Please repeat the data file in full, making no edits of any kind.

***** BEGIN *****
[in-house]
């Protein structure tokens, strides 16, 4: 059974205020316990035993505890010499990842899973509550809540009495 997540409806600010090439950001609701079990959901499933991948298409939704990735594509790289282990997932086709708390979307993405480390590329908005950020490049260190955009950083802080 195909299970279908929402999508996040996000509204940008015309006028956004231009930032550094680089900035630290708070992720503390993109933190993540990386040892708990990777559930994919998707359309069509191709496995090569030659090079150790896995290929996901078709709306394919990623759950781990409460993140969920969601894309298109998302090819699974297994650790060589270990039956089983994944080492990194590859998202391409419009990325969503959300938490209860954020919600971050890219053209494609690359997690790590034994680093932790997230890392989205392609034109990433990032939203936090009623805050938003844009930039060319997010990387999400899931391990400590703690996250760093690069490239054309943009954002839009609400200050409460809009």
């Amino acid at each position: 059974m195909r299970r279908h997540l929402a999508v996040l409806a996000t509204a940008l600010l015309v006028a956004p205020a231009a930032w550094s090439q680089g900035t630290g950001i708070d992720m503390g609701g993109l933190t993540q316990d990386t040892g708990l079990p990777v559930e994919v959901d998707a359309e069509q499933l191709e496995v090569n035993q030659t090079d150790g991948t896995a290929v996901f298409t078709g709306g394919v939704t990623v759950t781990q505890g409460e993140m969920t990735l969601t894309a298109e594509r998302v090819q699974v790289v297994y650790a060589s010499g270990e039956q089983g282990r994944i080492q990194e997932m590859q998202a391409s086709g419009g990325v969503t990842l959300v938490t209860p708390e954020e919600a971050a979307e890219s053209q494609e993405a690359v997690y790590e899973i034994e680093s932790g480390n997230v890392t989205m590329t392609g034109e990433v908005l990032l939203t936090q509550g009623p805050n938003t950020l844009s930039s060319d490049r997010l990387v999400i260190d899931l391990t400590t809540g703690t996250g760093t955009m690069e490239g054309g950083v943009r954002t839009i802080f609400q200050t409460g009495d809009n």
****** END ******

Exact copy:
[in-house]
């Protein structure tokens, strides 16, 4: 059974205020316990035993505890010499990842899973509550809540009495 997540409806600010090439950001609701079990959901499933991948298409939704990735594509790289282990997932086709708390979307993405480390590329908005950020490049260190955009950083802080 195909299970279908929402999508996040996000509204940008015309006028956004231009930032550094680089900035630290708070992720503390993109933190993540990386040892708990990777559930994919998707359309069509191709496995090569030659090079150790896995290929996901078709709306394919990623759950781990409460993140969920969601894309298109998302090819699974297994650790060589270990039956089983994944080492990194590859998202391409419009990325969503959300938490209860954020919600971050890219053209494609690359997690790590034994680093932790997230890392989205392609034109990433990032939203936090009623805050938003844009930039060319997010990387999400899931391990400590703690996250760093690069490239054309943009954002839009609400200050409460809009």
């Amino acid at each position: 059974m195909r299970r279908h997540l929402a999508v996040l409806a996000t509204a940008l600010l015309v006028a956004p205020a231009a930032w550094s090439q680089g900035t630290g950001i708070d992720m503390g609701g993109l933190t993540q316990d990386t040892g708990l079990p990777v559930e994919v959901d998707a359309e069509q499933l191709e496995v090569n035993q030659t090079d150790g991948t896995a290929v996901f298409t078709g709306g394919v939704t990623v759950t781990q505890g409460e993140m969920t990735l969601t894309a298109e594509r998302v090819q699974v790289v297994y650790a060589s010499g270990e039956q089983g282990r994944i080492q990194e997932m590859q998202a391409s086709g419009g990325v969503t990842l959300v938490t209860p708390e954020e919600a971050a979307e890219s053209q494609e993405a690359v997690y790590e899973i034994e680093s932790g480390n997230v890392t989205m590329t392609g034109e990433v908005l990032l939203t936090q509550g009623p805050n938003t950020l844009s930039s060319d490049r997010l990387v999400i260190d899931l391990t400590t809540g703690t996250g760093t955009m690069e490239g054309g950083v943009r954002t839009i802080f609400q200050t409460g009495d809009n």